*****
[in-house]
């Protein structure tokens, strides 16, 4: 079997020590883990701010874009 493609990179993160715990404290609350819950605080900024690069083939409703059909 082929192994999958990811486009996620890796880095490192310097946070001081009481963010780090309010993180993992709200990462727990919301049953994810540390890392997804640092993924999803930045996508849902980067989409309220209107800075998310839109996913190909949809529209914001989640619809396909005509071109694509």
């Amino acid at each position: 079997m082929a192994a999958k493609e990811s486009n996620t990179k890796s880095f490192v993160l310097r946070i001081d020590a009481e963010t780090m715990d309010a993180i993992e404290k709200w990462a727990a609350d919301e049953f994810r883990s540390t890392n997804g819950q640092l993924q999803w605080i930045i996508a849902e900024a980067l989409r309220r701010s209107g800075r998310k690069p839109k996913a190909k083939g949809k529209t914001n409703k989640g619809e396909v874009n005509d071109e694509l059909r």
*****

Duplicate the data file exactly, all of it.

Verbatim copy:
[in-house]
């Protein structure tokens, strides 16, 4: 079997020590883990701010874009 493609990179993160715990404290609350819950605080900024690069083939409703059909 082929192994999958990811486009996620890796880095490192310097946070001081009481963010780090309010993180993992709200990462727990919301049953994810540390890392997804640092993924999803930045996508849902980067989409309220209107800075998310839109996913190909949809529209914001989640619809396909005509071109694509």
């Amino acid at each position: 079997m082929a192994a999958k493609e990811s486009n996620t990179k890796s880095f490192v993160l310097r946070i001081d020590a009481e963010t780090m715990d309010a993180i993992e404290k709200w990462a727990a609350d919301e049953f994810r883990s540390t890392n997804g819950q640092l993924q999803w605080i930045i996508a849902e900024a980067l989409r309220r701010s209107g800075r998310k690069p839109k996913a190909k083939g949809k529209t914001n409703k989640g619809e396909v874009n005509d071109e694509l059909r």